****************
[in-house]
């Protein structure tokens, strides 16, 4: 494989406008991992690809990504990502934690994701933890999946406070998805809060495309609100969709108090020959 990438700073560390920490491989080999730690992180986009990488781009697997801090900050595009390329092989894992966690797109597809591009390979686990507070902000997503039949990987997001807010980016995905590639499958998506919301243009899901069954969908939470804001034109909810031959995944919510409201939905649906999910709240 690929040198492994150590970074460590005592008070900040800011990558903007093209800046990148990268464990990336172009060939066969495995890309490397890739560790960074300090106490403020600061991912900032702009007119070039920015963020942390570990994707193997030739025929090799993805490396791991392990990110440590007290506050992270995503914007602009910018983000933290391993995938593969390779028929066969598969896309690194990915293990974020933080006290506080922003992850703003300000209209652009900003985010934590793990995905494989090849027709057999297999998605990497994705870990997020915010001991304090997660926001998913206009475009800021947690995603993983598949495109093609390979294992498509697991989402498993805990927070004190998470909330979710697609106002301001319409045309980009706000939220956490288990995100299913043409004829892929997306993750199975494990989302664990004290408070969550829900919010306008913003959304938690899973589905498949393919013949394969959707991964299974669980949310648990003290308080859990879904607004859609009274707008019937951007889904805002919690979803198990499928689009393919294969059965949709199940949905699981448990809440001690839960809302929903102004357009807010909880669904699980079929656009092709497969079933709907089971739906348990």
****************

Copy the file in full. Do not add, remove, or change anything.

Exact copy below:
[in-house]
């Protein structure tokens, strides 16, 4: 494989406008991992690809990504990502934690994701933890999946406070998805809060495309609100969709108090020959 990438700073560390920490491989080999730690992180986009990488781009697997801090900050595009390329092989894992966690797109597809591009390979686990507070902000997503039949990987997001807010980016995905590639499958998506919301243009899901069954969908939470804001034109909810031959995944919510409201939905649906999910709240 690929040198492994150590970074460590005592008070900040800011990558903007093209800046990148990268464990990336172009060939066969495995890309490397890739560790960074300090106490403020600061991912900032702009007119070039920015963020942390570990994707193997030739025929090799993805490396791991392990990110440590007290506050992270995503914007602009910018983000933290391993995938593969390779028929066969598969896309690194990915293990974020933080006290506080922003992850703003300000209209652009900003985010934590793990995905494989090849027709057999297999998605990497994705870990997020915010001991304090997660926001998913206009475009800021947690995603993983598949495109093609390979294992498509697991989402498993805990927070004190998470909330979710697609106002301001319409045309980009706000939220956490288990995100299913043409004829892929997306993750199975494990989302664990004290408070969550829900919010306008913003959304938690899973589905498949393919013949394969959707991964299974669980949310648990003290308080859990879904607004859609009274707008019937951007889904805002919690979803198990499928689009393919294969059965949709199940949905699981448990809440001690839960809302929903102004357009807010909880669904699980079929656009092709497969079933709907089971739906348990």